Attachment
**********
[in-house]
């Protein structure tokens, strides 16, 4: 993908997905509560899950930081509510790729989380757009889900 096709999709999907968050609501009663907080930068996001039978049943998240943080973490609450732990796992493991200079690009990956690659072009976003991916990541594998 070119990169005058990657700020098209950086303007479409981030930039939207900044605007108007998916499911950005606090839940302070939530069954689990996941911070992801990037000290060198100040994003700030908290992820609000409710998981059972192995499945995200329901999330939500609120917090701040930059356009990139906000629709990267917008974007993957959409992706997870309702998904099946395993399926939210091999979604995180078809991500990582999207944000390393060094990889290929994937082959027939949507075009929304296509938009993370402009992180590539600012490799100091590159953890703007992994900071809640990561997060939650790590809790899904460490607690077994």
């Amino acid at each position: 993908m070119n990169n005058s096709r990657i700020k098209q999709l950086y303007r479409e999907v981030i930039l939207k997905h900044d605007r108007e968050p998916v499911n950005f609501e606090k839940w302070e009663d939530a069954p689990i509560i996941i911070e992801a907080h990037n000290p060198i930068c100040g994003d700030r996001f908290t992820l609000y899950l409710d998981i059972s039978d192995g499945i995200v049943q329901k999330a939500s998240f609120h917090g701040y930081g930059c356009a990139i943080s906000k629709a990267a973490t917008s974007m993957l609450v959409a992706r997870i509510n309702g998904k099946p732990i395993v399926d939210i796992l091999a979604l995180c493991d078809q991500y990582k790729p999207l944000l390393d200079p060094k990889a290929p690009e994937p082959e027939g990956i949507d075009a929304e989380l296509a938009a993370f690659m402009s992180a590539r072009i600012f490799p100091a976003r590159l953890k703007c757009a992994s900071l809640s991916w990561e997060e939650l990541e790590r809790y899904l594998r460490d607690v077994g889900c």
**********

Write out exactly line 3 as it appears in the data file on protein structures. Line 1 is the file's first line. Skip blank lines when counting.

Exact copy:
């Amino acid at each position: 993908m070119n990169n005058s096709r990657i700020k098209q999709l950086y303007r479409e999907v981030i930039l939207k997905h900044d605007r108007e968050p998916v499911n950005f609501e606090k839940w302070e009663d939530a069954p689990i509560i996941i911070e992801a907080h990037n000290p060198i930068c100040g994003d700030r996001f908290t992820l609000y899950l409710d998981i059972s039978d192995g499945i995200v049943q329901k999330a939500s998240f609120h917090g701040y930081g930059c356009a990139i943080s906000k629709a990267a973490t917008s974007m993957l609450v959409a992706r997870i509510n309702g998904k099946p732990i395993v399926d939210i796992l091999a979604l995180c493991d078809q991500y990582k790729p999207l944000l390393d200079p060094k990889a290929p690009e994937p082959e027939g990956i949507d075009a929304e989380l296509a938009a993370f690659m402009s992180a590539r072009i600012f490799p100091a976003r590159l953890k703007c757009a992994s900071l809640s991916w990561e997060e939650l990541e790590r809790y899904l594998r460490d607690v077994g889900c």